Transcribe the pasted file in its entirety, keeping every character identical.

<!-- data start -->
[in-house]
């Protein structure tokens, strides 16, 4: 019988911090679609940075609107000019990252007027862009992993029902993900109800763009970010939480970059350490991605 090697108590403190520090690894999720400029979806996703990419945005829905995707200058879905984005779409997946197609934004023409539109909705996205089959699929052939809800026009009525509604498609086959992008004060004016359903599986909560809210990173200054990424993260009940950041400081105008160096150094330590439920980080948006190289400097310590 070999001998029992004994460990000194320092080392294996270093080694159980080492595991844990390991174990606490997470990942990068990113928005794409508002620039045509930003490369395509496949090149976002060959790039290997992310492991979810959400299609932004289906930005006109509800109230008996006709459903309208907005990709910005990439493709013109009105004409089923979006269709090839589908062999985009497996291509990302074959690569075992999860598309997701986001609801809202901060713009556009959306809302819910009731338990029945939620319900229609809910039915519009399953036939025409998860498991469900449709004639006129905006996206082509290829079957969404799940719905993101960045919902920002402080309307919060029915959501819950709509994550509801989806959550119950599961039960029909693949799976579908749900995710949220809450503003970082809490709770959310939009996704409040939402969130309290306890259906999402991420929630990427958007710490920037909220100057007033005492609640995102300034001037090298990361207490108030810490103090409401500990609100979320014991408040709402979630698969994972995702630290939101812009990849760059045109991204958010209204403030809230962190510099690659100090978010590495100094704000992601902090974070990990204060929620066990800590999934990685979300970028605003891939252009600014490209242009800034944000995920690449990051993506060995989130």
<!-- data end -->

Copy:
[in-house]
């Protein structure tokens, strides 16, 4: 019988911090679609940075609107000019990252007027862009992993029902993900109800763009970010939480970059350490991605 090697108590403190520090690894999720400029979806996703990419945005829905995707200058879905984005779409997946197609934004023409539109909705996205089959699929052939809800026009009525509604498609086959992008004060004016359903599986909560809210990173200054990424993260009940950041400081105008160096150094330590439920980080948006190289400097310590 070999001998029992004994460990000194320092080392294996270093080694159980080492595991844990390991174990606490997470990942990068990113928005794409508002620039045509930003490369395509496949090149976002060959790039290997992310492991979810959400299609932004289906930005006109509800109230008996006709459903309208907005990709910005990439493709013109009105004409089923979006269709090839589908062999985009497996291509990302074959690569075992999860598309997701986001609801809202901060713009556009959306809302819910009731338990029945939620319900229609809910039915519009399953036939025409998860498991469900449709004639006129905006996206082509290829079957969404799940719905993101960045919902920002402080309307919060029915959501819950709509994550509801989806959550119950599961039960029909693949799976579908749900995710949220809450503003970082809490709770959310939009996704409040939402969130309290306890259906999402991420929630990427958007710490920037909220100057007033005492609640995102300034001037090298990361207490108030810490103090409401500990609100979320014991408040709402979630698969994972995702630290939101812009990849760059045109991204958010209204403030809230962190510099690659100090978010590495100094704000992601902090974070990990204060929620066990800590999934990685979300970028605003891939252009600014490209242009800034944000995920690449990051993506060995989130």